Countries Increase Restrictions On Chinese Travelers

Inbound travelers wait for hours board buses to leave for quarantine hotels and facilities from Guangzhou Baiyun Airport in southern China's Guangdong province on Dec. 25 2022. China will drop a COVID-19 quarantine requirement for passengers arriving from abroad starting Jan. 8, the National Health Commission announced Monday, Dec, 26, 2022 in the latest easing of the country's once-strict virus-control measures. (AP Photo/Emily Wang Fujiyama)

Travellers from China now face restrictions when entering more than a dozen countries as concern grows over its surge in Covid-19 cases, with Australia the latest to demand a negative test before arrival.

Last month, Beijing abruptly began dismantling its “zero-Covid” containment policy of lockdowns and mass testing, three years after the coronavirus first emerged in the city of Wuhan.

As Covid overwhelms Chinese hospitals and crematoriums, officials have insisted that the wave is “under control” despite acknowledging that the true scale of infections is “impossible” to track.

Australia’s health minister on Sunday cited Beijing’s “lack of comprehensive information” about Covid cases as the reasoning behind the travel requirement, which will take effect on January 5. The move will “safeguard Australia from the risk of potential new emerging variants,” he said.

In recent days, Canada, the United States, the United Kingdom, France, Italy, Spain, Japan, South Korea and Taiwan have also imposed either a negative Covid test requirement or testing upon arrival for travellers from China.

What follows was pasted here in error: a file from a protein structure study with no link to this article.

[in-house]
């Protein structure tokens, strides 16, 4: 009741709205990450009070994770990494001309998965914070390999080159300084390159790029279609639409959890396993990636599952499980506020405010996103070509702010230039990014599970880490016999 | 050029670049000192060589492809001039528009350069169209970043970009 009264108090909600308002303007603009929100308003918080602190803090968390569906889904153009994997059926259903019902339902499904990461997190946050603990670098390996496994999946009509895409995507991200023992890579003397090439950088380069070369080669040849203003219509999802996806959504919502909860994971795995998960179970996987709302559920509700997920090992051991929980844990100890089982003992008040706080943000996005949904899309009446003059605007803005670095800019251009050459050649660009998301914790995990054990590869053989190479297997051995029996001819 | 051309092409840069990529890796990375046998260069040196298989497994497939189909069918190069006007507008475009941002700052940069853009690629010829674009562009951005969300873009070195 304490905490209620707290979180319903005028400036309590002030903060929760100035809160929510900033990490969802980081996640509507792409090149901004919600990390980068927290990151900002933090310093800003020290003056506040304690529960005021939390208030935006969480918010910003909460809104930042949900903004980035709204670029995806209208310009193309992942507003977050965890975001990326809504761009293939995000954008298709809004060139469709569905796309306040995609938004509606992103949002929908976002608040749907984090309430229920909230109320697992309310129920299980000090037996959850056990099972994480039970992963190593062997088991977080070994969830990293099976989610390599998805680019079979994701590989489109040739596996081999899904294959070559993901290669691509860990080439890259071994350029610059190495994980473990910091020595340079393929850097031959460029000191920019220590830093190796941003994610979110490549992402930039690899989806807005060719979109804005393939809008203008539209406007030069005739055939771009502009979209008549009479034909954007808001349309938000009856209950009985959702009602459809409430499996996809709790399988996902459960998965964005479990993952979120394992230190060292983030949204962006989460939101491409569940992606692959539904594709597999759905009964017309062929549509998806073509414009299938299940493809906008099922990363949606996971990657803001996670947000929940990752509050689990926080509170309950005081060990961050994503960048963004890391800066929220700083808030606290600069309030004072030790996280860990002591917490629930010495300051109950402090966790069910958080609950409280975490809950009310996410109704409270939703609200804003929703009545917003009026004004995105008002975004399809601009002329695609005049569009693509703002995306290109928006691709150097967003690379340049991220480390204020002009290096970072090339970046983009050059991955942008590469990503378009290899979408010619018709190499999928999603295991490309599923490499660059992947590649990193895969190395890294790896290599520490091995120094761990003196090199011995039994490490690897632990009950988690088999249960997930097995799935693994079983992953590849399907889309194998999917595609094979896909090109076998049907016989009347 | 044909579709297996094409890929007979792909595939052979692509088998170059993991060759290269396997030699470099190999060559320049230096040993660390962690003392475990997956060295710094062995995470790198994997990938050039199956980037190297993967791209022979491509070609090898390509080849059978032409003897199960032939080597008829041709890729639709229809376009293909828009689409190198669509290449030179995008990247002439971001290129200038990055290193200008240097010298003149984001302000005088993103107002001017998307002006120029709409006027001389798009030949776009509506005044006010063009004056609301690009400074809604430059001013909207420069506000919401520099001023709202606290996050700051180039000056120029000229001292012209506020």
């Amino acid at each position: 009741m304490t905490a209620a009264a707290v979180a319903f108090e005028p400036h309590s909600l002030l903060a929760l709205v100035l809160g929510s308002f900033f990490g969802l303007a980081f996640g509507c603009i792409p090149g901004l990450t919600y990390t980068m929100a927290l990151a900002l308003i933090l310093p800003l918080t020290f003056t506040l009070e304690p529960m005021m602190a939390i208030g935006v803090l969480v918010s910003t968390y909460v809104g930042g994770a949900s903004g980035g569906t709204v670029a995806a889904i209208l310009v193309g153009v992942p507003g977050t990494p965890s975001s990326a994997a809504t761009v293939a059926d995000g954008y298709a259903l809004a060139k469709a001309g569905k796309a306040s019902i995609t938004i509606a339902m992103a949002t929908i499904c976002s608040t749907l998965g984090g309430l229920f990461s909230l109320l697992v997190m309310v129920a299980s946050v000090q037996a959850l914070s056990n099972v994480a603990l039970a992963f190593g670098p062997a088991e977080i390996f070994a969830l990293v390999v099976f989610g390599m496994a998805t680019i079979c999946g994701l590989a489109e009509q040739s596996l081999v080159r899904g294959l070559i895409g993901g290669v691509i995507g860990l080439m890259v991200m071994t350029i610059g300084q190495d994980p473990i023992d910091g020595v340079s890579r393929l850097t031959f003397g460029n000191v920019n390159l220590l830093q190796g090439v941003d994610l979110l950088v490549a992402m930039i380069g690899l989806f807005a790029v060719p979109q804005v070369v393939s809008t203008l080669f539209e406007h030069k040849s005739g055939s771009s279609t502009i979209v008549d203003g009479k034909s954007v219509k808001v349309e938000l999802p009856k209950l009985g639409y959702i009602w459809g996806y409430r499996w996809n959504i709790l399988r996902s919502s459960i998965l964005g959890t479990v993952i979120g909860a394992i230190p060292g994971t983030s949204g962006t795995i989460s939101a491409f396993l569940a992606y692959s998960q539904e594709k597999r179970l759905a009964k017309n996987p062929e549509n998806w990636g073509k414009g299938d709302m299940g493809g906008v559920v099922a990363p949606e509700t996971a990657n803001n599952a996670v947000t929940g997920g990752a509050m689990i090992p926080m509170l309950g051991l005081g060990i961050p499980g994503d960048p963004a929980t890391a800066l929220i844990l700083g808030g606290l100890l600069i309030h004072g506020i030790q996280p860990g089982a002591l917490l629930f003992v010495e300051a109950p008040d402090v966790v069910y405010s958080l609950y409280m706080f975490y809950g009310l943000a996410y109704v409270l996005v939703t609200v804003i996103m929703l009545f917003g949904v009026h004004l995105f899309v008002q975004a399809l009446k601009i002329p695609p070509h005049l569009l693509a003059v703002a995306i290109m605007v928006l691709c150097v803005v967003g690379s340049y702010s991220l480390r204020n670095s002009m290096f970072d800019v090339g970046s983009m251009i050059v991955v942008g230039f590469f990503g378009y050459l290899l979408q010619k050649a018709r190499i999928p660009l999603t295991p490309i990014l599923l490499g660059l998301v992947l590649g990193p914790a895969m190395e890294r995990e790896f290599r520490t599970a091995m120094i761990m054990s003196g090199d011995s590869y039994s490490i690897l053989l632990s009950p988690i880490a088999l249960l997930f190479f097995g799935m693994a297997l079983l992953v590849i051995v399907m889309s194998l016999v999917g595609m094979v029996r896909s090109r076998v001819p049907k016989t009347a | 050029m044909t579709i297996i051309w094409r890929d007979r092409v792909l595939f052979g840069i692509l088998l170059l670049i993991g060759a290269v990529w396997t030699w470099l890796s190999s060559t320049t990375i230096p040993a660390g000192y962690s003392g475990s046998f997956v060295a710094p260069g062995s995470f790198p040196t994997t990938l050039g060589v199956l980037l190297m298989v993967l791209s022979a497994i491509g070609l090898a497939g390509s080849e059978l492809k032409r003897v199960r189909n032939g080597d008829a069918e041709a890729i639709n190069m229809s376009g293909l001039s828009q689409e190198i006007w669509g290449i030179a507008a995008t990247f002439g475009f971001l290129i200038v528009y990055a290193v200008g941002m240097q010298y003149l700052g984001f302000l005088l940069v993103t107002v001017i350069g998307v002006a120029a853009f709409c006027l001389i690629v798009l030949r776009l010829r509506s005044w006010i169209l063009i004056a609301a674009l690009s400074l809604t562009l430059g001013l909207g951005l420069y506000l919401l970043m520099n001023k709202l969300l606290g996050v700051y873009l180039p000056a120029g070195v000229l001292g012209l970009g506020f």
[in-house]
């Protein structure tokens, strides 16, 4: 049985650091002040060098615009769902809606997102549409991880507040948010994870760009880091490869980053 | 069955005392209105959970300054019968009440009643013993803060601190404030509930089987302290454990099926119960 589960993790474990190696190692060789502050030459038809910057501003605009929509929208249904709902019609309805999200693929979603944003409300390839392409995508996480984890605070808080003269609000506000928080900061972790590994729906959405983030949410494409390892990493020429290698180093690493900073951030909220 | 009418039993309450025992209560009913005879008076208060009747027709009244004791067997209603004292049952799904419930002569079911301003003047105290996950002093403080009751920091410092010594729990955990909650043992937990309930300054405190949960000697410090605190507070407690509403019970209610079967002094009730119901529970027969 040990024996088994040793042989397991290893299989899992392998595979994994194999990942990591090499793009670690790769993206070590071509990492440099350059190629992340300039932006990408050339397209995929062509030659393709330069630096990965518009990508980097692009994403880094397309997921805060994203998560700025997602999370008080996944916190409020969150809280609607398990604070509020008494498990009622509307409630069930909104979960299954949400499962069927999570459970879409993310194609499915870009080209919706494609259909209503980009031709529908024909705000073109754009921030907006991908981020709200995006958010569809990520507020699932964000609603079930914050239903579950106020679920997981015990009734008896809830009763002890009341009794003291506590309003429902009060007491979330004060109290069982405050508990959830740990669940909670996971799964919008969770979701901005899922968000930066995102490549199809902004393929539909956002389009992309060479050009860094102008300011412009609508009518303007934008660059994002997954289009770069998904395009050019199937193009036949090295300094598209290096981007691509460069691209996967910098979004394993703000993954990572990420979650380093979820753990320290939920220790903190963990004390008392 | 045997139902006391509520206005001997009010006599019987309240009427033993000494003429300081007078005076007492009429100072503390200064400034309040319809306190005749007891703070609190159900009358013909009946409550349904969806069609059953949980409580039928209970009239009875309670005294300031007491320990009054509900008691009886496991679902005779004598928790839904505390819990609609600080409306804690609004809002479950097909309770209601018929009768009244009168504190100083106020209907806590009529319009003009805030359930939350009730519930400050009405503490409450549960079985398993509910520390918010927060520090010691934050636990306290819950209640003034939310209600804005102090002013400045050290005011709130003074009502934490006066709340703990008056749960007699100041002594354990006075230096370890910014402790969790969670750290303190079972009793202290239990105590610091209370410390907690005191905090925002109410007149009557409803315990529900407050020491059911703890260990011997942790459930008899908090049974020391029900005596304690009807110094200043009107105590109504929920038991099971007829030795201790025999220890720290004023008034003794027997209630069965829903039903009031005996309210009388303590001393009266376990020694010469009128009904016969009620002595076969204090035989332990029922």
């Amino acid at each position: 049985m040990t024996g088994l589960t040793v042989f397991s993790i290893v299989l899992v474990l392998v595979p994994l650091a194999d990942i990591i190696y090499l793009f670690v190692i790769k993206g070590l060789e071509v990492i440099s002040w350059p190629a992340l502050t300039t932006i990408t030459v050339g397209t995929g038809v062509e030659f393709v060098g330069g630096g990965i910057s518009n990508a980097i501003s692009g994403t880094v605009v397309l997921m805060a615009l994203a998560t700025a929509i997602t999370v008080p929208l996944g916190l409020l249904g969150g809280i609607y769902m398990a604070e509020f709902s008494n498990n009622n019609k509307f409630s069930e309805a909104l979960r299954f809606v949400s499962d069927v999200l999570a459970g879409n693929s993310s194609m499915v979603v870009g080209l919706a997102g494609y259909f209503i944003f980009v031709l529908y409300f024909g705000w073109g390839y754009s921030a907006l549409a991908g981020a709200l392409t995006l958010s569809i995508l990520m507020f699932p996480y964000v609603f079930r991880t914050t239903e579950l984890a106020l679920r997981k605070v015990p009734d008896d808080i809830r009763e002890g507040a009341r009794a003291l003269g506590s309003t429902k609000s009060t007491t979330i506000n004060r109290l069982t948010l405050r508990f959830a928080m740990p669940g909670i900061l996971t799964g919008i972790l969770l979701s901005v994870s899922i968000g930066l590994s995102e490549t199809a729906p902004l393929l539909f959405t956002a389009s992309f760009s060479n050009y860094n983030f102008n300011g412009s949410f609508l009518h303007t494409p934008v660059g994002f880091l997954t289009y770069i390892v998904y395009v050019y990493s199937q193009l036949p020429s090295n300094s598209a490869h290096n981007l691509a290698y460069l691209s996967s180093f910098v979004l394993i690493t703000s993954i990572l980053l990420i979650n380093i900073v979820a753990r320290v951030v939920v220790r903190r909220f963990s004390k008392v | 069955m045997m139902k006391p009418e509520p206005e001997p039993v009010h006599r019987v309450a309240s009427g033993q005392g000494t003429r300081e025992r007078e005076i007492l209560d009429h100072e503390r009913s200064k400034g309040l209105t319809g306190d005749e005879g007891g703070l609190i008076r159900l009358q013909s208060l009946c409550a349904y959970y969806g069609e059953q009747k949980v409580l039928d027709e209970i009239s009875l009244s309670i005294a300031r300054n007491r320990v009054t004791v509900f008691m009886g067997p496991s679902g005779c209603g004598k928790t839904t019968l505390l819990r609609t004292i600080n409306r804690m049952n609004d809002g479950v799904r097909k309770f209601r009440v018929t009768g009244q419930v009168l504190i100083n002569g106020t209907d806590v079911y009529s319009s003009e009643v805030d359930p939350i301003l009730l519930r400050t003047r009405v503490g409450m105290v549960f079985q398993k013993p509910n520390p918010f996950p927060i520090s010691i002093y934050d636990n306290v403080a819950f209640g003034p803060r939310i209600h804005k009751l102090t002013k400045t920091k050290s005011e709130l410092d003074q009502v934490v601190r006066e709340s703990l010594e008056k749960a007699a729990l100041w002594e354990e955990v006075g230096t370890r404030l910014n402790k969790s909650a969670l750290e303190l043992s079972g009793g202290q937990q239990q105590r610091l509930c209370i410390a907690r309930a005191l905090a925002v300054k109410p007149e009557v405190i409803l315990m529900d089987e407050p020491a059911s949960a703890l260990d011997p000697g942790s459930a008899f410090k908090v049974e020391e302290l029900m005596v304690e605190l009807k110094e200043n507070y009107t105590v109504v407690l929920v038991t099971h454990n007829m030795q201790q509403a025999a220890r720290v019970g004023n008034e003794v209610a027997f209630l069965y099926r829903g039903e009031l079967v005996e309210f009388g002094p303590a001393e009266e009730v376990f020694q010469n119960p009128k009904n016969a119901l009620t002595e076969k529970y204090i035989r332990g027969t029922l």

Canada cited “the limited epidemiological and viral genomic sequence data available” on recent Covid cases in China for its negative test demand.

Meanwhile, Morocco moved to ban all arrivals from China on Saturday, “to avoid a new wave of contaminations in Morocco and all its consequences”.

The flurry of global travel restrictions began as countries anticipated a surge in Chinese visitors after Beijing announced mandatory quarantine for inbound passengers would end on January 8.

The World Health Organization has called the precautionary measures “understandable” in light of the lack of outbreak information provided by Beijing.

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But the European branch of the International Airports Council — which represents more than 500 airports in 55 European countries — said the restrictions were not justified or risk-based.

European countries will meet next week to discuss a joint response to the issue, with incoming EU presidency holder Sweden saying it was “seeking a common policy for the entire EU when it comes to the introduction of possible entry restrictions”.